Disruption of cardiovascular circadian rhythms in mice post myocardial infarction: Relationship with central angiotensin II receptor expression

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Abstract

Angiotensin II (Ang II) is well known to participate in the abnormal autonomic cardiovascular control that occurs during the development of chronic heart failure (CHF). Disrupted cardiovascular circadian rhythm in CHF is also well accepted; however, the mechanisms underlying and the role of central Ang II type 1 receptors (AT1R) and oxidative stress in mediating such changes are not clear. In a post myocardial infarction (MI) CHF mouse model we investigated the circadian rhythm for mean arterial pressure (MAP), heart rate (HR), and baroreflex sensitivity (BRS) following MI. The cardiovascular parameters represent the middle 6-h averages during daytime (6:00-18:00) and nighttime (18:00-6:00). HR increased with the severity of CHF reaching its maximum by 12 weeks post-MI; loss of circadian HR and BRS rhythms were observed as early as 4 weeks post-MI in conjunction with a significant blunting of the BRS and an upregulation in the AT1R and gp91phox proteins in the brainstem. Loss of MAP circadian rhythm was observed 8 weeks post-MI. Circadian AT1R expression was demonstrated in sham animals but was lost 8 weeks following MI. Losartan reduced AT1R expression in daytime (1.18 ± 0.1 vs. 0.85 ± 0.1; P < 0.05) with a trend toward a reduction in the AT1R mRNA expression in the nighttime (1.2 ± 0.1 vs. 1.0 ± 0.1; P > 0.05) but failed to restore circadian variability. The disruption of circadian rhythm for HR, MAP and BRS along with the upregulation of AT1 and gp91phox suggests a possible role for central oxidative stress as a mediator of circadian cardiovascular parameters in the post-MI state.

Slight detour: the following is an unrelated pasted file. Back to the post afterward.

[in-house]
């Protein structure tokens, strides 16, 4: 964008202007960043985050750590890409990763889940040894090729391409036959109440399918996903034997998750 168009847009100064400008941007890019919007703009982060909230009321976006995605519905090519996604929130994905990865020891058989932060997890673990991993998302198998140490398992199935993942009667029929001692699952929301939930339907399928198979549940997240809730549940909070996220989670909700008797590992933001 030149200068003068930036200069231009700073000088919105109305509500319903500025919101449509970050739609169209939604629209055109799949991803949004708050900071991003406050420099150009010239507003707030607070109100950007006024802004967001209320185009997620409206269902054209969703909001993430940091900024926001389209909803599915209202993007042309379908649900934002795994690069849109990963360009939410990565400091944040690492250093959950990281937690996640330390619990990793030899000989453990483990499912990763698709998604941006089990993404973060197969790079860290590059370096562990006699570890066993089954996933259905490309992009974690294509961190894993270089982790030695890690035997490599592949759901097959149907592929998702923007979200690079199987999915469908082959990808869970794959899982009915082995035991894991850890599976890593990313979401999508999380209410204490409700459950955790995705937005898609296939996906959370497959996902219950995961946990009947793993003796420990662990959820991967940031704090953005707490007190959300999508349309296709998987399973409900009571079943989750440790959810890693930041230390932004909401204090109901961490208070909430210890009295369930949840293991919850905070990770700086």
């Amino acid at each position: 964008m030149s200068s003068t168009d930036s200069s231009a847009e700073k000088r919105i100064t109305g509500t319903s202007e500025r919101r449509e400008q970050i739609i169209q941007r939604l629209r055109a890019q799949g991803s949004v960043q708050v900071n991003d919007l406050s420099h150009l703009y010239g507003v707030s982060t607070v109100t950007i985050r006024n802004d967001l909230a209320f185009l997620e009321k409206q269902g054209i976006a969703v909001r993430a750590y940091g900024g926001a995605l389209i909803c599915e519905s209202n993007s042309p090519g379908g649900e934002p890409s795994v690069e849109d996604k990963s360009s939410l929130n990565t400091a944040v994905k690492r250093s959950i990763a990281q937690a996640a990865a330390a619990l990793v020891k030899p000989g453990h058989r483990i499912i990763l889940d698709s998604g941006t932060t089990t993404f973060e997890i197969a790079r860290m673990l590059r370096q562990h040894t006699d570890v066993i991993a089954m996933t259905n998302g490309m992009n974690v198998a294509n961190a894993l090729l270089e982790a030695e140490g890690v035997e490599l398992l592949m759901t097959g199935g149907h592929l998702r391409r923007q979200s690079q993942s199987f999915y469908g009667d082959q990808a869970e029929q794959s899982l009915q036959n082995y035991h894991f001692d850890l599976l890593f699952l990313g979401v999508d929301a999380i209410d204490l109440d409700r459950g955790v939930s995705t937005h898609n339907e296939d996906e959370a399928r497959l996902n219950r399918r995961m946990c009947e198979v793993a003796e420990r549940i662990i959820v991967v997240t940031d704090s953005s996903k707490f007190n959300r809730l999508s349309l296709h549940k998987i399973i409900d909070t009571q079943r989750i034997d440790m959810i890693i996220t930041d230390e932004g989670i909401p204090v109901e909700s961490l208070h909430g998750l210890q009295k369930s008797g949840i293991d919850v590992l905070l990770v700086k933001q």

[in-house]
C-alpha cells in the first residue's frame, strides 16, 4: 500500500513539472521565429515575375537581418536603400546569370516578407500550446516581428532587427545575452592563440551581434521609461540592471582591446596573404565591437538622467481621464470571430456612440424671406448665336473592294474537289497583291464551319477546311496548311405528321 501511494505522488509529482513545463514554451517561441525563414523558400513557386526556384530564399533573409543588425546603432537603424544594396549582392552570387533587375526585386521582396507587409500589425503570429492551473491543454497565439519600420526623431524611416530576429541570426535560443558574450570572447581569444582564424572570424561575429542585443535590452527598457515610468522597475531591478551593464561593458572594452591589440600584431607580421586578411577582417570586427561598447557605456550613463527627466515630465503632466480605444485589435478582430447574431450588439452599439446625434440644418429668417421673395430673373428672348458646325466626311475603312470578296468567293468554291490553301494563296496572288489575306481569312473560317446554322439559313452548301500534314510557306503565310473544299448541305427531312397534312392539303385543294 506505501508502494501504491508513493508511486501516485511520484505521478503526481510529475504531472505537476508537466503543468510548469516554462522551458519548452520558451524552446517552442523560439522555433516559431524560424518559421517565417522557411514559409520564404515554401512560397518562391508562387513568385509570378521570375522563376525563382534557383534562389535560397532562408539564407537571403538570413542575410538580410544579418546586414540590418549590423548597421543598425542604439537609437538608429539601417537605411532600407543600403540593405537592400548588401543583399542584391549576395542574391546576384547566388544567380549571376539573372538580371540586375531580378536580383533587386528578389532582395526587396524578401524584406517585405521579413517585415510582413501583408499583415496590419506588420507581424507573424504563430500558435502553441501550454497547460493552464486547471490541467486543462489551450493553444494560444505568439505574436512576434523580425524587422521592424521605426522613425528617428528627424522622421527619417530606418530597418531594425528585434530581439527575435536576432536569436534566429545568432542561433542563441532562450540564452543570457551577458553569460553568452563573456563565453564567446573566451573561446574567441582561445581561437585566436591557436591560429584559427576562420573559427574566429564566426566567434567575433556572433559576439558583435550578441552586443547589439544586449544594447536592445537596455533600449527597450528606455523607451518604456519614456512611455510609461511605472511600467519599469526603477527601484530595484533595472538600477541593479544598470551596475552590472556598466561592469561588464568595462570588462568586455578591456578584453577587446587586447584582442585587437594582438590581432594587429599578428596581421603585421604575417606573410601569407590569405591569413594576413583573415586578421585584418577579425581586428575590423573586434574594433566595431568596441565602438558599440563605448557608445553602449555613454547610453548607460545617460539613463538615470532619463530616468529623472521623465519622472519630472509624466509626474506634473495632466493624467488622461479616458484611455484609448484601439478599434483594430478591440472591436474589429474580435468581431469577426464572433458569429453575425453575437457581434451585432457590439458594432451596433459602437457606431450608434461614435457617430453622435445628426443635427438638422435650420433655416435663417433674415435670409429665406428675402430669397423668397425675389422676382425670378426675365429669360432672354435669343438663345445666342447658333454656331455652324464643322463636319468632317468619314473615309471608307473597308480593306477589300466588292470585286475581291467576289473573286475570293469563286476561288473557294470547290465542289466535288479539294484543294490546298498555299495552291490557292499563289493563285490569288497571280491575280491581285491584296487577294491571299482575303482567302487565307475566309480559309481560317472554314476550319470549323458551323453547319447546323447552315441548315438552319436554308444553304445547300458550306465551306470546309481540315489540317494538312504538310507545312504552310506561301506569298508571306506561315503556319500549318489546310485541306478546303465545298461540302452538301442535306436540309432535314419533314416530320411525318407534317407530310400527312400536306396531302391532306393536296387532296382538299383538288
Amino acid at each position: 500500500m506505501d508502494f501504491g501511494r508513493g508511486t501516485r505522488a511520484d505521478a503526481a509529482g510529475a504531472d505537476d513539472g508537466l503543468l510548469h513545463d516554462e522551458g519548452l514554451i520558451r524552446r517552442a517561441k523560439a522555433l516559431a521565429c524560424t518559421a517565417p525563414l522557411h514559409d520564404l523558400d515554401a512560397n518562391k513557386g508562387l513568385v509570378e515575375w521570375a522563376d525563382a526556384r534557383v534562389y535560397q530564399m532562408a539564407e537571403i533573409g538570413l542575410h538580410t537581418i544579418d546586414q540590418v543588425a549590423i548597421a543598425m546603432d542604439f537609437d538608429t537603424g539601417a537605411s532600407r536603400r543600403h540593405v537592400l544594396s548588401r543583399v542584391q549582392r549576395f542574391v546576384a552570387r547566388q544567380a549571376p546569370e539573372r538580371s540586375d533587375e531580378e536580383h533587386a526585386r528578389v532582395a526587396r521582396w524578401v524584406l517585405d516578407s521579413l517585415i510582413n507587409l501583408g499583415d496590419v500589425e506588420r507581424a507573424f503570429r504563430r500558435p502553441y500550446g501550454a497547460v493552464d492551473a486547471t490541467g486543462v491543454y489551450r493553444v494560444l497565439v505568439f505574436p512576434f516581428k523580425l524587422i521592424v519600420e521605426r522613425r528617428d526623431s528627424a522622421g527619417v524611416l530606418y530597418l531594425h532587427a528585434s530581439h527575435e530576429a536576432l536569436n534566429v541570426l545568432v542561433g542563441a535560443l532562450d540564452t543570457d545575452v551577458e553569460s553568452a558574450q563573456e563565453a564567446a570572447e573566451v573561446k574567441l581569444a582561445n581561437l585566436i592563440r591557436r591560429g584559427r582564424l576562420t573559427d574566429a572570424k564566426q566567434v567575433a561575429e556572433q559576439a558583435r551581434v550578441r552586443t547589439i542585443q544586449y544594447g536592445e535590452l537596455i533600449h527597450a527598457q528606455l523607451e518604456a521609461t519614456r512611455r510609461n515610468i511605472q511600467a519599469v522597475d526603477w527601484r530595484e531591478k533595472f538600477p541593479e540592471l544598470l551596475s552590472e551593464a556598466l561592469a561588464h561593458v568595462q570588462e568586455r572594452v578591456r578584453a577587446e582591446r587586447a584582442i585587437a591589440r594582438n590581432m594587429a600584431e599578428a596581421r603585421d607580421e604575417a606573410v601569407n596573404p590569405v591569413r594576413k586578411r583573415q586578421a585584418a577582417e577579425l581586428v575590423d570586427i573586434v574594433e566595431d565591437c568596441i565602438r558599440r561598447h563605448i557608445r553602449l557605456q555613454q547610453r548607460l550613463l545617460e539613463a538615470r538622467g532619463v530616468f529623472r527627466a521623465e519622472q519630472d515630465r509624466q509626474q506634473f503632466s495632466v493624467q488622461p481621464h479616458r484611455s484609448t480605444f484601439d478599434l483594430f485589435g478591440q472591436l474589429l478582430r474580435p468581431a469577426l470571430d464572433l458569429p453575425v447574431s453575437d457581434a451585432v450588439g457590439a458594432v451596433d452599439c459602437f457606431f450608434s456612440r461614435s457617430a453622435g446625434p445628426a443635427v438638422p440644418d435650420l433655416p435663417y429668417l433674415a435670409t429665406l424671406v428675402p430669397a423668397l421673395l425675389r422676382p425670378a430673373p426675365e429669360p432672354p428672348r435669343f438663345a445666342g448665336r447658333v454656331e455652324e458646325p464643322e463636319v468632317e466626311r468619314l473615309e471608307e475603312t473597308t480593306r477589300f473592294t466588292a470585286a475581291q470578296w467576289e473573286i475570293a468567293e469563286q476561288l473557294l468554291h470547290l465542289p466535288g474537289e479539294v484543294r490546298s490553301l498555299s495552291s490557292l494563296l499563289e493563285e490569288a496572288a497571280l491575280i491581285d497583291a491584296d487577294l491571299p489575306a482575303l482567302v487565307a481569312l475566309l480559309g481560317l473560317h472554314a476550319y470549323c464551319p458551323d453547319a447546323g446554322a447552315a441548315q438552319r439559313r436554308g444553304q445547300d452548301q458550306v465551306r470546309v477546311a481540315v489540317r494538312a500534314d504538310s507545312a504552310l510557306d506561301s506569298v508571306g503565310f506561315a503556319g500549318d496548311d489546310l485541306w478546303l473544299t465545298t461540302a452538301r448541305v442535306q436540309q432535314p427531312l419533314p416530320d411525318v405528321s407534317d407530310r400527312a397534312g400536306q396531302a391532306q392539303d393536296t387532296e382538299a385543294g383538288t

Original languageEnglish (US)
Article numbere12210
JournalPhysiological Reports
Volume2
Issue number11
DOIs
StatePublished - 2014

Keywords

  • Cardiac dysfunction
  • Cardiovascular reflex
  • Diurnal variability
  • Oxidative stress

ASJC Scopus subject areas

  • Physiology
  • Physiology (medical)

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